Here are some ways for how to calm an anxious dog.
Provide Physical Exercise
If your furry friend is prone to separation anxiety, the best thing you can do is provide plenty of exercise. Anxiety can cause an excess of energy. Take your dog to play or on a walk before you leave your home. Make sure to provide plenty of playtime and affection during this time.
There is nothing more soothing than a hug from a loving person, right? Well, for your dog, that is you, his pet parent. Pick your dog up, cuddle on the couch, or give him a long petting session when he is nervous.
I can guarantee this work. I often cuddle with my dog Milo when there are thunderstorms.
A Relaxing Massage
Similar to physical contact, a relaxing massage will calm your dog down. In the same way massages calm an anxious human being, they can calm a canine as well. Anxiety often causes tension in the muscles. Massage therapy can help alleviate that tension.
With your dog, begin the session at the neck and then work downward with long strokes. Keep one hand on your puppy, and use the other to massage it.
Provide a Safe Space
Crate training helps a lot with anxiety. This is a natural instinct of canines to escape to a place where they feel safe when stimulation is too much to handle. That can be a covered calming bed or a room that is quiet. In any case, you have to put some effort into crate training and teaching your dog to find its safe place.
In the past several years, music therapy has been a huge hit with canines. Music can be calming and relaxing. But more importantly, music can alleviate noise sensitivity by blocking scary noises.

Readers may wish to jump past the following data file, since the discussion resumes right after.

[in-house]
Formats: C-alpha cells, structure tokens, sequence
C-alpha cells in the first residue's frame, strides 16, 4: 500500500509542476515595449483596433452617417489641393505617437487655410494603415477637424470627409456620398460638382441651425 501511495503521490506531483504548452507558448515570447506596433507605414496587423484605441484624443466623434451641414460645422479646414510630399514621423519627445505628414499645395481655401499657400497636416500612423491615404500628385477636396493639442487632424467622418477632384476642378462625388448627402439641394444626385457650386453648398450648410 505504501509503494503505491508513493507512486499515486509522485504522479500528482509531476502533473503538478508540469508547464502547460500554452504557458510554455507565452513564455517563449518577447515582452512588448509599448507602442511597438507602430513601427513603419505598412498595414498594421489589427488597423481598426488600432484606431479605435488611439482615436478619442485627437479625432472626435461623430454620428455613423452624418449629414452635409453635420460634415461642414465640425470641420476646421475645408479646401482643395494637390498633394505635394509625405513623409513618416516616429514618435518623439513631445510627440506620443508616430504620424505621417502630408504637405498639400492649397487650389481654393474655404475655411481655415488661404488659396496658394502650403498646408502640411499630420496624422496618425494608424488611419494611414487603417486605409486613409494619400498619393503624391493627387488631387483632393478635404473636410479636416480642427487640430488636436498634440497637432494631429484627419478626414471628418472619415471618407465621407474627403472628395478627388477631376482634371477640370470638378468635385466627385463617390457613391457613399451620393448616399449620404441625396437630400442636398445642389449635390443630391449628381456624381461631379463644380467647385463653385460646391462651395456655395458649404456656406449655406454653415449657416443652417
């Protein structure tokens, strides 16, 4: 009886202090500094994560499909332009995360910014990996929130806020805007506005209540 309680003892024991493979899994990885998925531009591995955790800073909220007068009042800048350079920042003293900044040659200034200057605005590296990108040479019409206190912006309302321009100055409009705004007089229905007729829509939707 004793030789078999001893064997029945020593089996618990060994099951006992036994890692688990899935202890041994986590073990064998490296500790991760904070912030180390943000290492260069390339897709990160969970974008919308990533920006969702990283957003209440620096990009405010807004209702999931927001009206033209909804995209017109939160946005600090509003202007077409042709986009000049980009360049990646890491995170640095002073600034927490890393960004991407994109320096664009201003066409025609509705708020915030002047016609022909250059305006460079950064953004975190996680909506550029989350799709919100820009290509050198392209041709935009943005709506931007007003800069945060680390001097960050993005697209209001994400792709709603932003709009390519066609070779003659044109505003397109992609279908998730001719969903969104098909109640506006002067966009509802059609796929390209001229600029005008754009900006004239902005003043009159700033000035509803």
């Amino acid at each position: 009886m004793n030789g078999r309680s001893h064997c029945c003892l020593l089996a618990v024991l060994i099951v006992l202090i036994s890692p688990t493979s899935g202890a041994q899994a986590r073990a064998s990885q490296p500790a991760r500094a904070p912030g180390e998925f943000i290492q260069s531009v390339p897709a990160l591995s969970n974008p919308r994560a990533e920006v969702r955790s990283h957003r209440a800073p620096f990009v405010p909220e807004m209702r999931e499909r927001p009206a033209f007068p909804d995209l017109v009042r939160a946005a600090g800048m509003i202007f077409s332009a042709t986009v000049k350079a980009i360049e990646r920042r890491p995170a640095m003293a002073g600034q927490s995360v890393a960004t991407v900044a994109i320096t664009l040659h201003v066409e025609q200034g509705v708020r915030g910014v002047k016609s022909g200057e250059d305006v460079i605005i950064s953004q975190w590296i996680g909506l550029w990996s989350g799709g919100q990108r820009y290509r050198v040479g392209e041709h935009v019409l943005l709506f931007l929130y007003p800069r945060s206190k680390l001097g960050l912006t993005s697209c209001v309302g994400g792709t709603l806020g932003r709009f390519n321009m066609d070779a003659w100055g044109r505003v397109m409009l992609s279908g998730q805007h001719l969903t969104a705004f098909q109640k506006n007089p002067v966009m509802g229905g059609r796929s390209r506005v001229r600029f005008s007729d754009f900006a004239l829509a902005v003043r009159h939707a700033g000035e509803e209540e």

Now, it might not work with thunderstorms. But music therapy can be helpful when you are not at home.
Calming Coats and Shirts
Products that have seen their rise in popularity include calming coats and T-shirts. They apply mild, constant pressure to your dog’s torso. They surround your puppy like a swaddling cloth on a baby. No matter what type of anxiety your pooch has, calming coats can help.
This also applies to thunder shirts, which can help a lot during bad weather.
Play with Toys
You do not have to go outside for a walk/play session. You can play at home with plenty of toys. The best toys for anxiety are interactive toys and puzzle toys. These provide mental stimulation.
During stressful times, you can use interactive toys to keep your dog mentally stimulation. Keep his mind off the anxiety.
How to Prevent Anxiety?
We talked about how to help your nervous dog during anxiety, but what about prevention? We have heard it before. Prevention is the best cure, right?
Well, the safest way to prevent anxiety is desensitization. It is a technique many dog trainers and behaviorists recommend.
You start in a controlled and positive environment, and then gradually expose your dog to the stimulus that is causing anxiety.
The goal is to find a threshold your pooch is comfortable with. And reinforce that threshold with positive reinforcement.
Should You Consider Medications?
There are plenty of anxiety medications for dogs on the market. If all else fails, of course, you can try dog anxiety medication. After all, you want your dog to have a higher quality of life.
CBD oil has been quite common and popular lately for treating anxiety. But you have to consult with a veterinarian before using it. Do not ever use CBD oil without consulting with a certified vet.
In summary, understanding how to calm an anxious dog involves a multifaceted approach rooted in patience and empathy. With consistent effort and the right approach, you can help your furry friend overcome their anxiety and live a happier, more relaxed life.